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Date of Award

Spring 5-2016

Author's School

Graduate School of Arts and Sciences

Author's Department

East Asian Languages and Culture: Japanese

Degree Name

Master of Arts (AM/MA)

Degree Type

Thesis

Abstract

Princess Gashi雅子内親王 (910-954) served as Saigū斎宮 (Imperial High Priestess) at the Ise Shrine from 931 to 936 during the reign of Emperor Suzaku朱雀天皇 (922-952; r. 930-946). She presented herself as a unique figure who exchanged poems with Fujiwara no Atsutada藤原敦忠 (906-943) before going to Ise but after her abdication she married another man named Fujiwara no Morosuke藤原師輔 (909-960), a courtier ranked lower than members in the imperial family. This study explores how Princess Gashi exemplifies the perception of love and marriage for noble women living under pre-modern political and religious traditions. Gashi’s relationships with these two men are analyzed through their poetic exchanges recorded in the two courtiers’ private waka anthologies‒Atsutada shū and Morosuke shū. The original poems are analyzed based on the usage of poetic vocabulary and contextual reading. This study demystifies Princess Gashi’s characteristics as a noble woman involved in forbidden love and discusses her love and sorrow by drawing a picture of Princess Gashi, especially her vulnerable side, in the context of the Heian marriage system and the Saiō institution.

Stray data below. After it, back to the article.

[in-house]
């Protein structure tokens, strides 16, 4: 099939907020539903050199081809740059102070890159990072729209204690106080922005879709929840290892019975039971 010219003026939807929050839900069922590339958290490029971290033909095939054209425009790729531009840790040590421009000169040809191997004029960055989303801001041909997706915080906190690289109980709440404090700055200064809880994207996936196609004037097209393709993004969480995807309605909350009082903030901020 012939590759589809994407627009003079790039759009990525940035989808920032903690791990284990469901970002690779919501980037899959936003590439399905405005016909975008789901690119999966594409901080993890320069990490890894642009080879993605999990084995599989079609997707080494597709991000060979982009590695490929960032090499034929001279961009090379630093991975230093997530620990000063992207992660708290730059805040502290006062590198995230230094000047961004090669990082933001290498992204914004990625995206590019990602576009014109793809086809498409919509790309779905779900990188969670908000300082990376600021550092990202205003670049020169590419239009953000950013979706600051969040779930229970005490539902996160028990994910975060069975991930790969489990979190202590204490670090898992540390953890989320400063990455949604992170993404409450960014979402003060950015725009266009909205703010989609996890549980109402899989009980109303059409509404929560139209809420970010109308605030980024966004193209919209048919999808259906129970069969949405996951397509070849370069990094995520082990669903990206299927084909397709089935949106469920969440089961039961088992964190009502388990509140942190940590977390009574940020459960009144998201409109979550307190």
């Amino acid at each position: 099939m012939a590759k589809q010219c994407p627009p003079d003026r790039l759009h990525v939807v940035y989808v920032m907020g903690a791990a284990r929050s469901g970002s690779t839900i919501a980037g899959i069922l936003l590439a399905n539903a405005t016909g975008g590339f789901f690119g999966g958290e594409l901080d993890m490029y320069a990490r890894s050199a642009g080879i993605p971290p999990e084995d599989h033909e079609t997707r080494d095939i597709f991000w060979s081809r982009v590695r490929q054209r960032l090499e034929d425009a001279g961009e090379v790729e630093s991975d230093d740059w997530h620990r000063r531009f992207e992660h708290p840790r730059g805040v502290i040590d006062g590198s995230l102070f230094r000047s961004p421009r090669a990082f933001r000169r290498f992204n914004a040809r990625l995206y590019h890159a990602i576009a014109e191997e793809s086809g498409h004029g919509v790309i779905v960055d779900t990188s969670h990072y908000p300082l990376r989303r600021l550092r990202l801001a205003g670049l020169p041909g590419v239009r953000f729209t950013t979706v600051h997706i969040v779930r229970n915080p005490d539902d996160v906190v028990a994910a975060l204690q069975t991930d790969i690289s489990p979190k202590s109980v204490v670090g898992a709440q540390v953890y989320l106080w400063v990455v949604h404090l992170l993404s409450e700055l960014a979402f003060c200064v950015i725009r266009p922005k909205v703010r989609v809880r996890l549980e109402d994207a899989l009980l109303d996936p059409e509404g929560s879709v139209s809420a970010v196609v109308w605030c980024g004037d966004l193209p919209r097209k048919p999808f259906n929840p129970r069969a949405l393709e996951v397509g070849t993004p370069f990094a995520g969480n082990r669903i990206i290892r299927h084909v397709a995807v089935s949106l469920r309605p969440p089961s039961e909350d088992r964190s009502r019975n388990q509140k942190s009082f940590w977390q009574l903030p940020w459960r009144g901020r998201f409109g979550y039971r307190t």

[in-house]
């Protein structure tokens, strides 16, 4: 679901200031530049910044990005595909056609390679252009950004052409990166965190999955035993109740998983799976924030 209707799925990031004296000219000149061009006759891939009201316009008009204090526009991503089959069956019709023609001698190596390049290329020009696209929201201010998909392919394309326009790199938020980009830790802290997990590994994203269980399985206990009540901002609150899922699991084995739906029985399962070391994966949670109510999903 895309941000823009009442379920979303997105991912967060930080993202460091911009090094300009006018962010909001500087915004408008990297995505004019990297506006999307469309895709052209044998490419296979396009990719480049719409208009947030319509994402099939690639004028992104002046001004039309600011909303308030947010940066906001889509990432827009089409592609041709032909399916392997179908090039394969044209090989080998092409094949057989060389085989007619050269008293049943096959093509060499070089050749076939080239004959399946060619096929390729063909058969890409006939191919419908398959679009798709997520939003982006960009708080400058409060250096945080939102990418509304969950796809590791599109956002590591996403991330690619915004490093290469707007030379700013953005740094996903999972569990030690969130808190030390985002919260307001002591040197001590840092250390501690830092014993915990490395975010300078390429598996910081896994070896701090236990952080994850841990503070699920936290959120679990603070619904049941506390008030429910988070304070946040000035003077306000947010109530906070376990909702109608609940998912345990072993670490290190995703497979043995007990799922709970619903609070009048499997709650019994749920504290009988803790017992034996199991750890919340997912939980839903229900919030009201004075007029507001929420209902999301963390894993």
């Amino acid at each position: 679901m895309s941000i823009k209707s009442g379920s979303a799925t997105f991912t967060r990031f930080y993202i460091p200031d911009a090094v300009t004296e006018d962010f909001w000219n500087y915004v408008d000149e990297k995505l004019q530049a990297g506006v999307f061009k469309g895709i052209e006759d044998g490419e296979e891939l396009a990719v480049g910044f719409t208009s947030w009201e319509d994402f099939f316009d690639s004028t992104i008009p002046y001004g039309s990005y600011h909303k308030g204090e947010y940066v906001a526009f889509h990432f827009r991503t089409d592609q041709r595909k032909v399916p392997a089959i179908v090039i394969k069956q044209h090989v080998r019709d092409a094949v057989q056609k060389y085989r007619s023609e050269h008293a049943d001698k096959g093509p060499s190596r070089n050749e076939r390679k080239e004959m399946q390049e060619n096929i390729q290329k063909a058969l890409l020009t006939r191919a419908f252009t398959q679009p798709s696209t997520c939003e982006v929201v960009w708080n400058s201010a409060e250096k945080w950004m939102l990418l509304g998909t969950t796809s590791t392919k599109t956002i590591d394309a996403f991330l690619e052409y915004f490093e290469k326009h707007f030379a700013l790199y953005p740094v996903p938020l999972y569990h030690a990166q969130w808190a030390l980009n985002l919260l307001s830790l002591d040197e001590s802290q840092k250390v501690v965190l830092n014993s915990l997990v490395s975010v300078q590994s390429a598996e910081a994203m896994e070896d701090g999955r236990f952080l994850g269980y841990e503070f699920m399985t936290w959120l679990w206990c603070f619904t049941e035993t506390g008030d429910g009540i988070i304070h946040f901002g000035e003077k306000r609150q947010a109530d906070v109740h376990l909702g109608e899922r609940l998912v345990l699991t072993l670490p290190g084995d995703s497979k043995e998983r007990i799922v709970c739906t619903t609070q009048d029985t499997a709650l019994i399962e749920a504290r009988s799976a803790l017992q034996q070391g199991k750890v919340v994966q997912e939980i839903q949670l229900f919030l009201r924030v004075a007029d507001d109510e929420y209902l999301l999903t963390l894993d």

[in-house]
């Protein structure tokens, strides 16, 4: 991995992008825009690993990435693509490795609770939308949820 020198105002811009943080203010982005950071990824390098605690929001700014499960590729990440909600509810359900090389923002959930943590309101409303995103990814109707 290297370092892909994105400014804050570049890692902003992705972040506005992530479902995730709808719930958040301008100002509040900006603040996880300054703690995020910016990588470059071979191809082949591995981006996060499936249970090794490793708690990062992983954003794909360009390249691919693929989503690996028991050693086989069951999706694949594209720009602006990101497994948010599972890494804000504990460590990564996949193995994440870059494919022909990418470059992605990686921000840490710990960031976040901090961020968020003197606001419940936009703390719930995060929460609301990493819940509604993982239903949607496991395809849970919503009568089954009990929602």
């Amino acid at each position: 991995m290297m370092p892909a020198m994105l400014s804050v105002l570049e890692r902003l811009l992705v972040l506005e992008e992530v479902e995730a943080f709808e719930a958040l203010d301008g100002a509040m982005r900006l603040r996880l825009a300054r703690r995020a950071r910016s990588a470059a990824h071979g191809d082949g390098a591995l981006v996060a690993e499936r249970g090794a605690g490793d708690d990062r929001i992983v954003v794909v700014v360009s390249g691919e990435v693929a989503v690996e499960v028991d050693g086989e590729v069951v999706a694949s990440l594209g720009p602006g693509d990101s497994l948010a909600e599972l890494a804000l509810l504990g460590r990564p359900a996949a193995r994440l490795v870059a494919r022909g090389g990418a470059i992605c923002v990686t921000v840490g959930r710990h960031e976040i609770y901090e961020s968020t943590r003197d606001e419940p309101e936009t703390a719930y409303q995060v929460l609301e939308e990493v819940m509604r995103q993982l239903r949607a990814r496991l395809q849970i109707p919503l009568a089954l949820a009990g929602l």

Language

English (en)

Chair and Committee

Jamie Newhard

Committee Members

Rebecca Copeland Beata Grant

Comments

Permanent URL: https://doi.org/10.7936/K7HX19ZV

Available for download on Wednesday, May 20, 2043

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